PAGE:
As Poslovni Dnevnik writes, Krunoslav Capak stated on Thursday that Croatia currently has the most favourable epidemiological situation of all tourist countries in Europe, as well as of many other tourist countries globally. This has been reaffirmed by Croatia remaining orange on the ECDC's latest corona map update.

“It’s very good news; no additional measures are being introduced for tourists leaving Croatia to return home, and if we do turn red, then additional measures can be introduced, including quarantine,'' Krunoslav Capak told Dnevnik Nova TV.

He reported that no additional measures are being planned so far, and the existing ones will be extended until September the 15th, 2021.

“Now we have a slightly worse situation than we did at the same time last year, and the fourth wave started earlier than last year. Our expectations are that, given that we have more than 50 percent of the population vaccinated, it won't be such big growth and it won't last long," he added.

He noted that covid certificates have been introduced for gatherings of more than fifty people in Dalmatian and coastal counties and for a hundred people in continental counties, adding that they haven't yet considered introducing them for shopping centres, restaurants and cafes, although this option remains open and all is applicable in some European countries.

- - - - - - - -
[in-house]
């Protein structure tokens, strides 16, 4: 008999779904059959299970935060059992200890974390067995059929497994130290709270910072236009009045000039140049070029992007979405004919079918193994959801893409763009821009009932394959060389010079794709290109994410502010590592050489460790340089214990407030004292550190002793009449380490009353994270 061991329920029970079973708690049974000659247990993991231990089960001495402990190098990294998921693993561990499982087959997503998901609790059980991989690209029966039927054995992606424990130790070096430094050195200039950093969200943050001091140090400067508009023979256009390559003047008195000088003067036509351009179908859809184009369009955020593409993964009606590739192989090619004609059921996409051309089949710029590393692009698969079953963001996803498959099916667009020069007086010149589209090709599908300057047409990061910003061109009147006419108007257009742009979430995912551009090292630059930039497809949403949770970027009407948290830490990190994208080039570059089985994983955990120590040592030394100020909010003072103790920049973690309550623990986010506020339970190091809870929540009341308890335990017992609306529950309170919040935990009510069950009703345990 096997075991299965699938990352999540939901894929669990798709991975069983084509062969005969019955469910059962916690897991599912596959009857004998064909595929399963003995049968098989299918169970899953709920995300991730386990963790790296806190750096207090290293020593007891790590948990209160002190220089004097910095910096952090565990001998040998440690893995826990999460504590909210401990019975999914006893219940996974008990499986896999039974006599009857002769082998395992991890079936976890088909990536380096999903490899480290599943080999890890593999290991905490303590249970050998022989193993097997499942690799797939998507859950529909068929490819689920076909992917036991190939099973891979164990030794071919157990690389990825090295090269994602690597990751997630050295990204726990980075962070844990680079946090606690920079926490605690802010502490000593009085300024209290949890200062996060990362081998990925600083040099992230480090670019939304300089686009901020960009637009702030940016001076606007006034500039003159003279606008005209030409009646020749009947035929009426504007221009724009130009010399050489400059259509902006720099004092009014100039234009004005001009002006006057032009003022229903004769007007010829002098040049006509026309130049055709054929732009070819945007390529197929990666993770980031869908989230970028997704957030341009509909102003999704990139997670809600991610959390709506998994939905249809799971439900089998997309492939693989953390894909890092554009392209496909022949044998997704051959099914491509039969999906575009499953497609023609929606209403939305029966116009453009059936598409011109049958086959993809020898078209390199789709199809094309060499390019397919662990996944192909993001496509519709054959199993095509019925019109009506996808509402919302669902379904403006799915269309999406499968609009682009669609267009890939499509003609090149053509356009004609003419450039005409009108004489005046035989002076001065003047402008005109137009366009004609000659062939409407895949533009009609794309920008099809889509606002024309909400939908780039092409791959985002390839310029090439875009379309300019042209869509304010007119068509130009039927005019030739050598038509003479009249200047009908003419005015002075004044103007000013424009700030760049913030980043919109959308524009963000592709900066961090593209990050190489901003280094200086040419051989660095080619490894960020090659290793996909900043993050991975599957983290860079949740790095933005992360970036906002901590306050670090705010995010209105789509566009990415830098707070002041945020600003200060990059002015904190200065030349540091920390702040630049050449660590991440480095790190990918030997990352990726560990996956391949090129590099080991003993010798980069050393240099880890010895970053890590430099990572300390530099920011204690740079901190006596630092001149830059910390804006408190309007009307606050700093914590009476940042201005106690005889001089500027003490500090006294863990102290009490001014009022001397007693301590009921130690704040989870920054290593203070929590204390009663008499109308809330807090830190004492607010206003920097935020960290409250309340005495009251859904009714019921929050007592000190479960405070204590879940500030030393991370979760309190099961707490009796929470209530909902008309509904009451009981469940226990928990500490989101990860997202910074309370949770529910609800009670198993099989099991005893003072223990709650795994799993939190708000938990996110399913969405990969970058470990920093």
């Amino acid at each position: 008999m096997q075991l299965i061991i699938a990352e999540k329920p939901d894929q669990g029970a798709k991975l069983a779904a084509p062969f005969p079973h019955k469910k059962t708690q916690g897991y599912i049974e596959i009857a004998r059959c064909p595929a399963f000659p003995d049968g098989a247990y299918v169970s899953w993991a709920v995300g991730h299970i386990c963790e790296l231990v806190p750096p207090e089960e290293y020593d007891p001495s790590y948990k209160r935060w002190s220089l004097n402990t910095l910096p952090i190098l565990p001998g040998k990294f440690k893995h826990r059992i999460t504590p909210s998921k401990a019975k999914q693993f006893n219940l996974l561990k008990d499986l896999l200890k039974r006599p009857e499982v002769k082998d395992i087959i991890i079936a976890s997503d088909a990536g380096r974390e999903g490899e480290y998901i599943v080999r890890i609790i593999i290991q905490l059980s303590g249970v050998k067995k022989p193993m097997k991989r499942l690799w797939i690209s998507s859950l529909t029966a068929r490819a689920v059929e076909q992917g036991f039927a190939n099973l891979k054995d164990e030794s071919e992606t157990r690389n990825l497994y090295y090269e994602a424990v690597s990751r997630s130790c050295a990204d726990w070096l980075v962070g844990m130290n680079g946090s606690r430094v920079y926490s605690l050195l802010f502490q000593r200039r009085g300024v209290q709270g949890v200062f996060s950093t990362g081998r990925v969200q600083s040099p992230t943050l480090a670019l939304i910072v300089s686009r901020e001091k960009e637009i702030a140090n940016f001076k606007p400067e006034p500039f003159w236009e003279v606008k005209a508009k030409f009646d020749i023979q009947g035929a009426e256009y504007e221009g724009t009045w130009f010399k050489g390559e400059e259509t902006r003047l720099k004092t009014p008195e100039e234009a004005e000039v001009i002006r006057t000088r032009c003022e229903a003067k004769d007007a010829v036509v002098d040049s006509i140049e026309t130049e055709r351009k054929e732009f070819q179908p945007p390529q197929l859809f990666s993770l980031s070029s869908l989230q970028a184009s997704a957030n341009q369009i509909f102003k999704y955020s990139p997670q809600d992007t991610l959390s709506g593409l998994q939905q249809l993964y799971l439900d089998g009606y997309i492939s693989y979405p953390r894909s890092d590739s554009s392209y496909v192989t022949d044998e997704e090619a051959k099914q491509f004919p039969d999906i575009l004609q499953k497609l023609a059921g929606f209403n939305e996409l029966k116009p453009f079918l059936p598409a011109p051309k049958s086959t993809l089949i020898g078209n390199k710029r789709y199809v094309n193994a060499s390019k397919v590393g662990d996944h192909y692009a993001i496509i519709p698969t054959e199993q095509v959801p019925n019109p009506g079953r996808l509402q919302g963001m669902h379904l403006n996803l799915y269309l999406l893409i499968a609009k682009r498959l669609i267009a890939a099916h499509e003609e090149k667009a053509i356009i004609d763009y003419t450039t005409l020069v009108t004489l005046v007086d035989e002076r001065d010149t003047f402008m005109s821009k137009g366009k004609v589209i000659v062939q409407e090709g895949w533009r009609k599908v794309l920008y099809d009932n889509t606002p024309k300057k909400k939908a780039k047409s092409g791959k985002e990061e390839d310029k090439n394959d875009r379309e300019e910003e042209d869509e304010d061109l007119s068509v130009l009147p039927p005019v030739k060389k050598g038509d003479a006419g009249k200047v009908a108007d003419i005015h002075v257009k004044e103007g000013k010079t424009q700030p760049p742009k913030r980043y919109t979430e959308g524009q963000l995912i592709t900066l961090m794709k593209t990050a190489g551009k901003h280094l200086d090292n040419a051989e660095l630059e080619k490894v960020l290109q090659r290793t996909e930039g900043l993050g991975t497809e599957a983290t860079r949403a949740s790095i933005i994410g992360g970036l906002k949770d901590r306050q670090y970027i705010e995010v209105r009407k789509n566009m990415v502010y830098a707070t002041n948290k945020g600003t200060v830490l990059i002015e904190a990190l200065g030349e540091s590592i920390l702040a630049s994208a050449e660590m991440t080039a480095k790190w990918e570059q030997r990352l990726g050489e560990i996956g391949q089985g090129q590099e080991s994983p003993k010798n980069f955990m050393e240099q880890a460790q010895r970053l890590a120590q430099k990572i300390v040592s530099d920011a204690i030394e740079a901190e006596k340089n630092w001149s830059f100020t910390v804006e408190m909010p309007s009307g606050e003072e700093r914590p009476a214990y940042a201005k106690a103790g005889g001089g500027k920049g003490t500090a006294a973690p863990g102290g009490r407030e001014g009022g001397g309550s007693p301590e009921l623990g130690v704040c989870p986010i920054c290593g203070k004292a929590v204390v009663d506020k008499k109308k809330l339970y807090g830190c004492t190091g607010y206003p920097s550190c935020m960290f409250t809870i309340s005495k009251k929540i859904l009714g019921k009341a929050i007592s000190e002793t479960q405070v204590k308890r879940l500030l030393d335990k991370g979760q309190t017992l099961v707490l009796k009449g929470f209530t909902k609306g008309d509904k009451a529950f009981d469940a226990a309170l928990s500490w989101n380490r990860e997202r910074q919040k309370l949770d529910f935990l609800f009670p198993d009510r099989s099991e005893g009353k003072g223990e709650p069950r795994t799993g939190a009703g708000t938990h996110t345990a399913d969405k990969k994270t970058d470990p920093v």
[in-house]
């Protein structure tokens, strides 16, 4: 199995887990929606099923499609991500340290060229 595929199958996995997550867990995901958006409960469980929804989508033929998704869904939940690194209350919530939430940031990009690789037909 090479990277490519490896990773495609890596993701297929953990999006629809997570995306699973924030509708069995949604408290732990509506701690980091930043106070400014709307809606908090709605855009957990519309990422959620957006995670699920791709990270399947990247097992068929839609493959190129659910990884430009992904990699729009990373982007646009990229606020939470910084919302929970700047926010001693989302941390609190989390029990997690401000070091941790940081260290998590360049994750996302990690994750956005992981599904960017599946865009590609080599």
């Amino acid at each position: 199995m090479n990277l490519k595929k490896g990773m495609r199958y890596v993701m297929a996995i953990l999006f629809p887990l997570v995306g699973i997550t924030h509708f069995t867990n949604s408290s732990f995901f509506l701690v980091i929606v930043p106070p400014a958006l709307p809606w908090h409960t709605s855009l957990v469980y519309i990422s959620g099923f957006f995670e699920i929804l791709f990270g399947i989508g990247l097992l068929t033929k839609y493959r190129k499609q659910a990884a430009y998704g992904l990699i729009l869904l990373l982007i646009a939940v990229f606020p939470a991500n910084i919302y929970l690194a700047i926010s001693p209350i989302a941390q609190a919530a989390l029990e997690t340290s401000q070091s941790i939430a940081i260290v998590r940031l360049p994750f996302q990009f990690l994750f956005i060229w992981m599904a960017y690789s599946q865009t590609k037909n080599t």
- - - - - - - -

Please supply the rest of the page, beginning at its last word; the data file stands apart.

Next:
Consideration is also being given to using the certificates for the healthcare system and the social security system. Because, as Krunoslav Capak stated, it is important that when it comes to healthcare system, both patients and staff should try to avoid potentially infecting each other if possible.

“The use of covid certificates is tremendously important here, and we'd prefer everyone to be vaccinated,'' he pointed out.

"In some EU countries where covid certificates have been introduced, testing restrictions for asymptomatic people are being considered, so this will be one of the mechanisms in Croatia. We didn't definitely agree on when that would put put into practice,'' he said.

When asked about the vaccination of children, Krunoslav Capak noted that they support the vaccination of children aged 12 to 18, especially those with chronic underlying diseases where the risk of a severe form of the disease should it be contracted be higher.

"Now we're talking about it and stimulating the vaccination of children in their final grades of high school, and then high schools in which, due to the nature of the type of education they conduct, there is contact with more people,'' he added. He also invited every other child who wanted to, to come to receive the vaccination together with their parents.

Krunoslav Capak says the idea of a third dose of the vaccine is being discussed intensively, and Europe's position is rather conservative on the issue - most EU countries believe there is still a long way to go before we should need to start talking about that.

"So far, we don't have the infrastructure in place for that, nor the possibility to record the third dose, and we're also working on that. We epidemiologists will agree on which vulnerable groups we'll start giving the third dose too first,'' he stressed.